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Iphigenia
Do you know what to do for me now?

Thoas
It is for you to make it known.

Iphigenia
Put chains on the strangers.

Thoas
Where could they escape you?

Iphigenia
[1205] Hellas knows no faith.

Thoas
Go to get chains, attendants.Some attendants go out.

Iphigenia
And let them bring the strangers here.

Thoas
It will be so.

Iphigenia
And veil their faces with their robes.

Thoas
Before the light of the sun.

Iphigenia
And send some of your servants with me.

Thoas
These will attend you.

Iphigenia
And send someone to announce to the city—

Thoas
That what has happened?

Iphigenia
[1210] That all remain indoors.

Thoas
So that they do not come in contact with murder?

Iphigenia
Yes, for such things are polluted.

Thoas
Go and announce—

Iphigenia
That no one come near the sight.An attendant departs.

Thoas
You are taking good care of the city

Iphigenia
And of the friends to whom I owe the most.

Thoas
You mean this for me.

Iphigenia
. . .

Thoas
The whole city marvels at you, with reason.

Iphigenia
[1215] You stay here before the shrine of the goddess.

Thoas
What shall I do?

Iphigenia
Purify the house with fire.

Thoas
So that you may return to find it pure.

Iphigenia
When the strangers come outside—

Thoas
What must I do?

Iphigenia
Hold your robe over your eyes.

Thoas
So that I do not receive the pollution.

Iphigenia
If I seem to delay too long—

Thoas
What limit of the delay should I keep in mind?

Iphigenia
[1220] Do not wonder at it.

Thoas
Carry out the rites of the goddess well, since you have leisure.

Iphigenia
May this purification fall out as I wish!

Thoas
I pray along with you.

Iphigenia
I see the strangers coming out of the temple now, and the ornaments of the goddess and the new-born lambs, because I will wash blood-pollution away with blood, and the flash of torches and all the rest that [1225] I have set out as purification for the strangers and the goddess. I proclaim to the citizens to keep away from this pollution, if any guard of the temple is purifying his hands for the gods, or if anyone is coming to form a marriage alliance, or is weighted down by childbirth— begone, stand away, so that this defilement does not fall on anyone.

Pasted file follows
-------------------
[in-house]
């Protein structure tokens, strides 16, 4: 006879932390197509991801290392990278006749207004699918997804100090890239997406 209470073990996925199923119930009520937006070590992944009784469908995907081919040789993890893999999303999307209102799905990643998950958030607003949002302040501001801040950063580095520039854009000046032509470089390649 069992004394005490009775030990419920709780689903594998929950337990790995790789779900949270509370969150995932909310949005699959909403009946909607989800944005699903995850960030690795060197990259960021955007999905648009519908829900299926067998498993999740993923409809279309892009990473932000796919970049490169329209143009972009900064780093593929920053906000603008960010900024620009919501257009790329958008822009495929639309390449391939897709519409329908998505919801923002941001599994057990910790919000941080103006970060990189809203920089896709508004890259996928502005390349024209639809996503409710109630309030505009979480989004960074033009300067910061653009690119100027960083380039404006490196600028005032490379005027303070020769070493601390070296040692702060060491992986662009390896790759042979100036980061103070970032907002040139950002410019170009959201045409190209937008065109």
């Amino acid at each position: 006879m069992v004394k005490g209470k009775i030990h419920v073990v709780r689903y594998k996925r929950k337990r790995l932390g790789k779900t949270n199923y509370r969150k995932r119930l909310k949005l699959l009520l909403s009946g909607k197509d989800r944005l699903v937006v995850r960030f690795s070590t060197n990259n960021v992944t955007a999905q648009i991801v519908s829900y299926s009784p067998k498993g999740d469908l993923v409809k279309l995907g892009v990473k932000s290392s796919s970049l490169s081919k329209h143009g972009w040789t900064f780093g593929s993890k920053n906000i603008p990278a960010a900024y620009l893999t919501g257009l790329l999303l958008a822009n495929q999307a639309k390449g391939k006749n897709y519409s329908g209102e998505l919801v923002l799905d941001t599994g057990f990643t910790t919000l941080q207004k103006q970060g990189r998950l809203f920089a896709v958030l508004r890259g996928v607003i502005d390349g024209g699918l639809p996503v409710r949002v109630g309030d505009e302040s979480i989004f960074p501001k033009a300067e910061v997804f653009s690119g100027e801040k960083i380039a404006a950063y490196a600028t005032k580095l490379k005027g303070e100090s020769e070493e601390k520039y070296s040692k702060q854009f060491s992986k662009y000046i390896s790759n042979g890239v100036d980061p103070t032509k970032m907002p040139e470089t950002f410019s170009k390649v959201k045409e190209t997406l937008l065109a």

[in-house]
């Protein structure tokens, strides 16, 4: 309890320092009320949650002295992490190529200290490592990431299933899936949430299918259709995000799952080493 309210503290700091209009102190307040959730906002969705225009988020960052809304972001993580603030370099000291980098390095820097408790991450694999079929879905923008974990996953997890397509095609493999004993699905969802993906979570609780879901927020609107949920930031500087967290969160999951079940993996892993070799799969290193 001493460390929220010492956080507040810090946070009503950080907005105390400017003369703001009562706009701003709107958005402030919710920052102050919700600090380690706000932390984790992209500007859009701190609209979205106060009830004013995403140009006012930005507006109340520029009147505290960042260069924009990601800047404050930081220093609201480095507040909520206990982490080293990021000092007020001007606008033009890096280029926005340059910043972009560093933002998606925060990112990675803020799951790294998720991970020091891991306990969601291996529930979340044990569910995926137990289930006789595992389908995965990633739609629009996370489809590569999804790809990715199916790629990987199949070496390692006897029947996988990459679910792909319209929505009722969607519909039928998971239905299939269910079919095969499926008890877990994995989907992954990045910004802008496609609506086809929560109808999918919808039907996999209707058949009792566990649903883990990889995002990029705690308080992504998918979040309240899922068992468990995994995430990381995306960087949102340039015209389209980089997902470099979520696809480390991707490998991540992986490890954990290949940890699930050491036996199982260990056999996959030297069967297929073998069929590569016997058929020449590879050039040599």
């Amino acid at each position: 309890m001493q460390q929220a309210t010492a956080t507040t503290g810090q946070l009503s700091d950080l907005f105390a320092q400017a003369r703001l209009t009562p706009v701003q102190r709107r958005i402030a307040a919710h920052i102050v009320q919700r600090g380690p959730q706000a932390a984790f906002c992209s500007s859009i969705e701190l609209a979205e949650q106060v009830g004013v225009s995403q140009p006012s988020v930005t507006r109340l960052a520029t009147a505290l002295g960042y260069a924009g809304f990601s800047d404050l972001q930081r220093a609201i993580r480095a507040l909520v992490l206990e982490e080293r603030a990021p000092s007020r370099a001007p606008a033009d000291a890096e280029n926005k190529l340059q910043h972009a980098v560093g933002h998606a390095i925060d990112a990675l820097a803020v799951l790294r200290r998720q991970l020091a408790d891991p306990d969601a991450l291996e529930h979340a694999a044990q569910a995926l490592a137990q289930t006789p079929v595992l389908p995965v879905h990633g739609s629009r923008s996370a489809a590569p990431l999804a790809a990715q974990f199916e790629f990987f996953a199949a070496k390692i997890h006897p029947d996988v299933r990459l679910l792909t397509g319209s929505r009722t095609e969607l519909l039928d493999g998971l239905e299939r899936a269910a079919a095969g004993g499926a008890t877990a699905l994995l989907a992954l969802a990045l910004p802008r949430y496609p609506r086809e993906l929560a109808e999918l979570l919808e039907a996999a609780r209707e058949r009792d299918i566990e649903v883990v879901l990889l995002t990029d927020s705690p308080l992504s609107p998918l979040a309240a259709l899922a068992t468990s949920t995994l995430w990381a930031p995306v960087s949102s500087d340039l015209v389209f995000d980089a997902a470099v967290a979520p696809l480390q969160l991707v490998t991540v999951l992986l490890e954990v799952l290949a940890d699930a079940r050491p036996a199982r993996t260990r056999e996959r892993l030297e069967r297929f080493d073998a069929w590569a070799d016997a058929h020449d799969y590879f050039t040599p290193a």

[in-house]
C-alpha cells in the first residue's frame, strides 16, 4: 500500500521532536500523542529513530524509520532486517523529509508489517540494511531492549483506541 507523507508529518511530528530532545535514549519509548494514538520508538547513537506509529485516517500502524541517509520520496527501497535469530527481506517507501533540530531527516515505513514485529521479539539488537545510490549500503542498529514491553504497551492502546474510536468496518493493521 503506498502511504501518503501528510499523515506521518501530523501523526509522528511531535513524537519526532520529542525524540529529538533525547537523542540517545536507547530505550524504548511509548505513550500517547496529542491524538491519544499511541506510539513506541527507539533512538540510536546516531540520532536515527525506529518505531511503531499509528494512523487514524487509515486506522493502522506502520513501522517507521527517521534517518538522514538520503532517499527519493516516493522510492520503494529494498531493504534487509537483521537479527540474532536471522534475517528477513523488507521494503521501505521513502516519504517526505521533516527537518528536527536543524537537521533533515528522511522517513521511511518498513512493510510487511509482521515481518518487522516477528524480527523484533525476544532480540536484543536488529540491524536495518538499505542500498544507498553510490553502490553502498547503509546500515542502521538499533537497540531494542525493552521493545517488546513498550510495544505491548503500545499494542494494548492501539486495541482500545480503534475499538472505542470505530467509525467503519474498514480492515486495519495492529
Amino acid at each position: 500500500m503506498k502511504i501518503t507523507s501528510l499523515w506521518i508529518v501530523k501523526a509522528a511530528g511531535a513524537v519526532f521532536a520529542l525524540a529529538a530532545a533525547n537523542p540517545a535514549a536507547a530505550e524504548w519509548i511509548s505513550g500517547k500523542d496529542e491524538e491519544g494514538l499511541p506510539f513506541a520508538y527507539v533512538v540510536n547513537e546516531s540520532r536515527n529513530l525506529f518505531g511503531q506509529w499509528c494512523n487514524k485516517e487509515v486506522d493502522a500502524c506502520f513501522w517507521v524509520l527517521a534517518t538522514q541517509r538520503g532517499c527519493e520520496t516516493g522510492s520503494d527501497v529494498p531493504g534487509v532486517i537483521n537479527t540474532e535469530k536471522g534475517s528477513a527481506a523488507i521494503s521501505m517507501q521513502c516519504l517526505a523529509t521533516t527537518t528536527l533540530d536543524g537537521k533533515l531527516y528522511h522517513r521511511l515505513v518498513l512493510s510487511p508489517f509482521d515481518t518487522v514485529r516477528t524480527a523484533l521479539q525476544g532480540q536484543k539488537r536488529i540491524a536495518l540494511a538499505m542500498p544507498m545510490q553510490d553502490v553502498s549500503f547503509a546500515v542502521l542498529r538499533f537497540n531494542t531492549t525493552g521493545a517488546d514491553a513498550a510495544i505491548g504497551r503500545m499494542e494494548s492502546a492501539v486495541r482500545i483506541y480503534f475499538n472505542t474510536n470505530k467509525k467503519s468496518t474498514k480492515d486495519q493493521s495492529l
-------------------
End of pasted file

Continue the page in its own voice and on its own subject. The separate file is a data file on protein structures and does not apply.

[1230] O lady, maiden daughter of of Leto and Zeus, if I cleanse the stain of murder from these men, and make the sacrifice where I ought to make it, you will dwell in a pure home, and we will be fortunate. I do not speak the rest, but I indicate it to those who know more, the gods and you, goddess.Iphigenia, carrying the statue, joins the procession as it goes out. Thoas and his retinue enter the temple.

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hide References (4 total)
  • Commentary references to this page (1):
    • Sir Richard C. Jebb, Commentary on Sophocles: Oedipus Tyrannus, 513-862
  • Cross-references to this page (2):
    • Herbert Weir Smyth, A Greek Grammar for Colleges, THE VERB: VOICES
    • William Watson Goodwin, Syntax of the Moods and Tenses of the Greek Verb, Chapter IV
  • Cross-references in general dictionaries to this page (1):
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